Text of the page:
Trump said he would name an acting director of national intelligence "shortly," suggesting Gordon will not fill the role in the interim since he didn't tap her on Sunday.

Ratcliffe had been rumored as a potential candidate for various administration posts. He played an integral role in GOP efforts to investigate the origins of the probe into the Trump campaign’s ties to Russia.

More recently, Ratcliffe attracted attention for his stern questioning of Robert MuellerRobert (Bob) Swan MuellerMueller report fades from political conversation Trump calls for probe of Obama book deal Democrats express private disappointment with Mueller testimony MORE during congressional testimony last week, when he accused the former special counsel of not complying with Justice Department rules by declining to exonerate Trump on allegations of obstruction of justice.

Ratcliffe, a member of the House Judiciary and Intelligence committees, is likely to face questions about his qualifications during his confirmation process, as critics have argued he does not have extensive experience in the area.

Still, he’s more likely than not to be confirmed by the Senate barring major controversy, since Republicans hold a 53-47 majority in the chamber. 

Ratcliffe will need to attend a conformation hearing and be approved by the Senate Intelligence Committee before his nomination goes to the Senate floor for a final vote.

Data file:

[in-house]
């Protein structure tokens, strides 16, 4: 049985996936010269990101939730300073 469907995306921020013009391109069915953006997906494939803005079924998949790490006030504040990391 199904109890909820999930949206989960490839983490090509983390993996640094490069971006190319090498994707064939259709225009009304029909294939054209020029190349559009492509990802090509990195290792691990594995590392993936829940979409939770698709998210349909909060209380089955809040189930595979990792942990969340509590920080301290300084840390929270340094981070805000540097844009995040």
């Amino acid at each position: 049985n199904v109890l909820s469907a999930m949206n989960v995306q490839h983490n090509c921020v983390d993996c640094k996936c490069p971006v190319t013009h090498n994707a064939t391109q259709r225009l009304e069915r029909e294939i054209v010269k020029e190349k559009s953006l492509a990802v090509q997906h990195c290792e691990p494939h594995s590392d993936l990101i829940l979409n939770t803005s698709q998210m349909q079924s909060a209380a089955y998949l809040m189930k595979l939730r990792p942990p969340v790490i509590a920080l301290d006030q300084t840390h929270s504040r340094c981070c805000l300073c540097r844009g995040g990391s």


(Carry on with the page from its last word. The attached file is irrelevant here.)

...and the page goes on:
Senate Republicans expressed disappointment at Coats’s resignation in public statements; few have weighed in on Ratcliffe’s nomination, though Sen. Lindsey GrahamLindsey Olin GrahamWhat would John McCain do? Sunday shows preview: Trump ratchets up trade war with China White House won't move forward with billions in foreign aid cuts MORE (R-S.C.) tweeted that the congressman “will be a worthy successor and has my full support.”

Sen. Susan CollinsSusan Margaret CollinsAn ode to Joe Manchin's patriotism on his birthday Susan Collins challenger hit with ethics complaints over reimbursements Overnight Health Care: Insurance lobby chief calls Biden, Sanders health plans 'similarly bad' | Trump officials appeal drug price disclosure ruling | Study finds 1 in 7 people ration diabetes medicine due to cost MORE (R-Maine), another Intelligence Committee member, described Coats’s departure as “a huge loss to our country.”

Meanwhile, Ratcliffe has come under criticism from Democrats. Senate Minority Leader Charles SchumerCharles (Chuck) Ellis SchumerJewish Democratic congresswoman and veteran blasts Trump's 'disloyalty' comments Schumer says Trump encouraging anti-Semites Saagar Enjeti: Biden's latest blunder; Krystal Ball: Did Schumer blow our chance to beat McConnell? MORE (D-N.Y.) asserted that he was selected for the role “because he exhibited blind loyalty to President Trump with his demagogic questioning of” Mueller.

“If Senate Republicans elevate such a partisan player to a position that requires intelligence expertise and non-partisanship, it would be a big mistake,” Schumer said.

Updated at 1:58 p.m.